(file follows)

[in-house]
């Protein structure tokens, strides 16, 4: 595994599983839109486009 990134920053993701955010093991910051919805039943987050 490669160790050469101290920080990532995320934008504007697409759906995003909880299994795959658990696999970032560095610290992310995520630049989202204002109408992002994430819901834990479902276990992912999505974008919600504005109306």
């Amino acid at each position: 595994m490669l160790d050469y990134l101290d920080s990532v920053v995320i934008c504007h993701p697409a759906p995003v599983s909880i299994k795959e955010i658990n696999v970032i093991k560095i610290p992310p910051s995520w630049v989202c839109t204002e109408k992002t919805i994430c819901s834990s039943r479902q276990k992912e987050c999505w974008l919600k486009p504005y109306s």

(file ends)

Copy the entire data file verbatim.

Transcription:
[in-house]
């Protein structure tokens, strides 16, 4: 595994599983839109486009 990134920053993701955010093991910051919805039943987050 490669160790050469101290920080990532995320934008504007697409759906995003909880299994795959658990696999970032560095610290992310995520630049989202204002109408992002994430819901834990479902276990992912999505974008919600504005109306």
């Amino acid at each position: 595994m490669l160790d050469y990134l101290d920080s990532v920053v995320i934008c504007h993701p697409a759906p995003v599983s909880i299994k795959e955010i658990n696999v970032i093991k560095i610290p992310p910051s995520w630049v989202c839109t204002e109408k992002t919805i994430c819901s834990s039943r479902q276990k992912e987050c999505w974008l919600k486009p504005y109306s």